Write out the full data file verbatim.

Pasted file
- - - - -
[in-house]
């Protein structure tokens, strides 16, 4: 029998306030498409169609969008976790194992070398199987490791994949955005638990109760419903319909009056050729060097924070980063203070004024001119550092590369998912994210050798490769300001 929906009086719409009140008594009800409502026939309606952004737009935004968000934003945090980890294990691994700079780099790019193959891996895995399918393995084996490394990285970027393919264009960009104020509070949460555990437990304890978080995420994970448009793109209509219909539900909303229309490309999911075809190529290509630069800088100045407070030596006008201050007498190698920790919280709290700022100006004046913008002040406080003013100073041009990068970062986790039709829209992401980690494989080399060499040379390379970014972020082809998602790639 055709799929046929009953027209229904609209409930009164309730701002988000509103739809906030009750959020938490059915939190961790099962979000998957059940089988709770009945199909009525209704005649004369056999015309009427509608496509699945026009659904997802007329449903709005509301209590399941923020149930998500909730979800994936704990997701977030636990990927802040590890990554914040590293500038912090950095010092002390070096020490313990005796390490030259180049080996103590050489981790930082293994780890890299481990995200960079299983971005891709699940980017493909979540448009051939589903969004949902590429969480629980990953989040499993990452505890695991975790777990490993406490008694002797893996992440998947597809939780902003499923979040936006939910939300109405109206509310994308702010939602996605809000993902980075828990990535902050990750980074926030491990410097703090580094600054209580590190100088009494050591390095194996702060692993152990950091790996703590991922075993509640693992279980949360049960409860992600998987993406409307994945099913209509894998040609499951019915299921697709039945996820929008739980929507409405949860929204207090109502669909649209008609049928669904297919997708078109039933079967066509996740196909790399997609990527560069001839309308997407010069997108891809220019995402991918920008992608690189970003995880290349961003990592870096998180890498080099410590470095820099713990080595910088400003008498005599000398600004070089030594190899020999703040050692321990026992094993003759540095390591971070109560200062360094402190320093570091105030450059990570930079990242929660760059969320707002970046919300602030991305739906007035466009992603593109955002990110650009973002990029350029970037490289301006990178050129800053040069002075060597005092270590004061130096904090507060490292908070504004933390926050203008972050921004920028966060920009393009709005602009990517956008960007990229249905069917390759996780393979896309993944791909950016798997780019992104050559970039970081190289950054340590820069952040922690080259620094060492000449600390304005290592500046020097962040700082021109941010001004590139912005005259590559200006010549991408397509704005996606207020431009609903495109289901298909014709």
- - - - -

[in-house]
């Protein structure tokens, strides 16, 4: 029998306030498409169609969008976790194992070398199987490791994949955005638990109760419903319909009056050729060097924070980063203070004024001119550092590369998912994210050798490769300001 929906009086719409009140008594009800409502026939309606952004737009935004968000934003945090980890294990691994700079780099790019193959891996895995399918393995084996490394990285970027393919264009960009104020509070949460555990437990304890978080995420994970448009793109209509219909539900909303229309490309999911075809190529290509630069800088100045407070030596006008201050007498190698920790919280709290700022100006004046913008002040406080003013100073041009990068970062986790039709829209992401980690494989080399060499040379390379970014972020082809998602790639 055709799929046929009953027209229904609209409930009164309730701002988000509103739809906030009750959020938490059915939190961790099962979000998957059940089988709770009945199909009525209704005649004369056999015309009427509608496509699945026009659904997802007329449903709005509301209590399941923020149930998500909730979800994936704990997701977030636990990927802040590890990554914040590293500038912090950095010092002390070096020490313990005796390490030259180049080996103590050489981790930082293994780890890299481990995200960079299983971005891709699940980017493909979540448009051939589903969004949902590429969480629980990953989040499993990452505890695991975790777990490993406490008694002797893996992440998947597809939780902003499923979040936006939910939300109405109206509310994308702010939602996605809000993902980075828990990535902050990750980074926030491990410097703090580094600054209580590190100088009494050591390095194996702060692993152990950091790996703590991922075993509640693992279980949360049960409860992600998987993406409307994945099913209509894998040609499951019915299921697709039945996820929008739980929507409405949860929204207090109502669909649209008609049928669904297919997708078109039933079967066509996740196909790399997609990527560069001839309308997407010069997108891809220019995402991918920008992608690189970003995880290349961003990592870096998180890498080099410590470095820099713990080595910088400003008498005599000398600004070089030594190899020999703040050692321990026992094993003759540095390591971070109560200062360094402190320093570091105030450059990570930079990242929660760059969320707002970046919300602030991305739906007035466009992603593109955002990110650009973002990029350029970037490289301006990178050129800053040069002075060597005092270590004061130096904090507060490292908070504004933390926050203008972050921004920028966060920009393009709005602009990517956008960007990229249905069917390759996780393979896309993944791909950016798997780019992104050559970039970081190289950054340590820069952040922690080259620094060492000449600390304005290592500046020097962040700082021109941010001004590139912005005259590559200006010549991408397509704005996606207020431009609903495109289901298909014709």